Although Hob Moor is mainly pasture, its boundary hedges are also of interest. If you stand at the centre of Hob Moor and look at the boundaries, you will see a number of hedges that are left to grow naturally. At first glance it seems as though they are all hawthorn, or May-tree, but look closer and you will find many varieties including alder, ash, blackthorn, dog rose, elder, crab apple, elm, etc. and together they make a very significant contribution to the overall ecology of the Moor.
Untended hedges offer food, shelter and breeding sites to all sorts of insects, birds and small mammals. They can also act as a corridor along which animals can move, safe from predators.
Each type of insect has specific habitat requirements and the greater the variety of species of shrub in a hedge, the greater the number of species of insects found there. In Britain, hawthorn supports 150 types of insect. Untrimmed hedges, like those on Hob Moor, attract butterflies, bees and other insects that feed on nectar and pollen. These insects and the larvae of butterflies and moths fall prey to a wide variety of predators, which in turn become food for others.
Hawthorn hedges provide breeding grounds for many birds: the robin, song thrush, blackbird, chaffinch, whitethroat, dunnock and yellowhammer. Because the shrubs are exposed to the light, those allowed to grow naturally produce a heavier crop of berries than those in woodland, and birds visit this larder frequently.
Around Hob Moor, hedges run along the beck sides, usually only on one side. Originally there would probably have been a hedge on each side, perhaps to stabilise the banks and at the same time prevent animals from falling into the ditch, but over time lengths have been removed on one side, probably for ease of access for maintenance of the ditch.
As well as on the boundaries, a hawthorn hedge runs down the centre of North Lane Field, following the curved line of the medieval field-strips. By the 1950s, this hedge had tall trees of other species at intervals along it. These were removed, resulting in a number of gaps which were later filled with new hawthorn bushes in 2006-7.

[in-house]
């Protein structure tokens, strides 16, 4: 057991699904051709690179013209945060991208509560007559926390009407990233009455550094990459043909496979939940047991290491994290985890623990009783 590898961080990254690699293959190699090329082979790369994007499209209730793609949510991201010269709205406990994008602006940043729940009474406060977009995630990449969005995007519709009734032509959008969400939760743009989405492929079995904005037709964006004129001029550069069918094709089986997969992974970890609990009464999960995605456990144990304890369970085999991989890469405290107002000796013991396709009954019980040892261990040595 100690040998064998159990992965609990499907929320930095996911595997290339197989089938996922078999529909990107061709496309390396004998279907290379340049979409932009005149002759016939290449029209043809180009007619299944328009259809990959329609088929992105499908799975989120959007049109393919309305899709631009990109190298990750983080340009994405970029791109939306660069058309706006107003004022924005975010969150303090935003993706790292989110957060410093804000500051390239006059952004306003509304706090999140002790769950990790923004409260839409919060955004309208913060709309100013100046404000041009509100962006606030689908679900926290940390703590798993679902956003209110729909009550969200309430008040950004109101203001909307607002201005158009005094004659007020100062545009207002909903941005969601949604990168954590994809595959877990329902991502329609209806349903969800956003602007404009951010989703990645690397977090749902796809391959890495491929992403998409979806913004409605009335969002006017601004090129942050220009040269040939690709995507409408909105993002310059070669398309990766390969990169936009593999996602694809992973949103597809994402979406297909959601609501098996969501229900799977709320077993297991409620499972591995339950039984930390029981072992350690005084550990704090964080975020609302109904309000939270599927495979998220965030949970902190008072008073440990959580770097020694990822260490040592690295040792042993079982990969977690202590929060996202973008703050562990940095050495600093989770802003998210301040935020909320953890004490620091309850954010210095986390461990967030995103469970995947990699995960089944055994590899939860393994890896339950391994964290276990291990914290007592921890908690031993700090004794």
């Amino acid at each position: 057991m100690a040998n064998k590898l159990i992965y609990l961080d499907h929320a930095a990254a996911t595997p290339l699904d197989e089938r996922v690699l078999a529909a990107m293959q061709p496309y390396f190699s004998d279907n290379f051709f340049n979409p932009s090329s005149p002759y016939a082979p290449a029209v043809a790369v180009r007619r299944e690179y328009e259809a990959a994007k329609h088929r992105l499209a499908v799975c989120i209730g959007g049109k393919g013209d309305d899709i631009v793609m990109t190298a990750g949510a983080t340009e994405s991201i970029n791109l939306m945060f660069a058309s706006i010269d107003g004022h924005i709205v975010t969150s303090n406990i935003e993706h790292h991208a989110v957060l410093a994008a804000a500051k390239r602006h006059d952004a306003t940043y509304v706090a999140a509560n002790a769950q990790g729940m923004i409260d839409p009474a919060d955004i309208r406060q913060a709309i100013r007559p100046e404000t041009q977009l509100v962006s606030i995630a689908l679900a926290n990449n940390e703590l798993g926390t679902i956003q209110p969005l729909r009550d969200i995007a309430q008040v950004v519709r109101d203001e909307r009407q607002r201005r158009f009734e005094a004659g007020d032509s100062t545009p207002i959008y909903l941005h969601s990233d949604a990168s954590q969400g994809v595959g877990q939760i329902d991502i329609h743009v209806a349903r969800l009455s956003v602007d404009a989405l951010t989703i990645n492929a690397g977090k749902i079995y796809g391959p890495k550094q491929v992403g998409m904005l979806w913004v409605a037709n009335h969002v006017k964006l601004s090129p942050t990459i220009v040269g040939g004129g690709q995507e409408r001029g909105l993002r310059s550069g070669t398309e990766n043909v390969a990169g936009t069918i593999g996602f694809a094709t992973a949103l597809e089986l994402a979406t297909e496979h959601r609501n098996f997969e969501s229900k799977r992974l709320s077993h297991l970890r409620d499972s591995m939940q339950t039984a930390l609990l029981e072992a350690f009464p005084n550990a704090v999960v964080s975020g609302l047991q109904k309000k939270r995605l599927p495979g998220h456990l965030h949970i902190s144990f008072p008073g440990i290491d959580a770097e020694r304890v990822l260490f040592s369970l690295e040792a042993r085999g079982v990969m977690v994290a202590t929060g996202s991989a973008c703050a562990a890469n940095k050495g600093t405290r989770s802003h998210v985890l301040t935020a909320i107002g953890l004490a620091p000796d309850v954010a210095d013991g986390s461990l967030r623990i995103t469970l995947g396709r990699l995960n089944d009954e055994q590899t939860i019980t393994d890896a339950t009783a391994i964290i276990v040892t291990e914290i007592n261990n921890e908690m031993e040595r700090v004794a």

There are two lengths of species-rich hedge on Hob Moor. The first of these is along the eastern boundary of The Triangle and contains coppiced hazel, English elm, willow, ash, crab apple, elder, holly, oak and blackthorn as well as hawthorn. The second is between Hob Moor and North Lane Field and includes English elm, hawthorn, blackthorn, dog rose, elder and, on the north side next to the beck, guelder rose, which is particularly associated with old hedges. It has a flower-head of pale cream flowers; the tiny central ones are surrounded by larger, five-petalled infertile ones. The leaves are maple-like and toothed. There is also an apple tree which is possibly a hybridised Beauty of Kent and a reminder of the 19th century orchards nearby.
It is generally agreed that the greater the number of species, the older the hedge. Studies have revealed that, for a sample 30m (100 feet) length, each species represents approximately a hundred years of age of the hedge. The two species-rich hedges mentioned above are both along very old boundaries of Hob Moor. The boundary between Hob Moor and North Lane Pasture is marked on Samuel Parson’s map of 1624 and calculating this way gives the age of the hedge as being in the region of six hundred years.
Along the beck separating Hob Moor from The Triangle, between the Holly Bank access and the underpass, the hedge contains alder, ash, beech, dog rose, elder, English elm, wych elm, hawthorn, holly, sycamore, willow and yew.
The hedge along the northern boundary of the Moor is mainly hawthorn but also contains ash, blackthorn, crab apple, elder, English elm, wych elm, holly, poplar, silver birch, yew and some garden shrubs.
In 2006 and 2007 York Council carried out a programme of hawthorn planting on Hob Moor. As well as the section in the middle of North Lane Field mentioned above, a large number of gaps in the hedges all the way round the boundary were filled. Over time, these will grow to provide more natural habitats for the local fauna.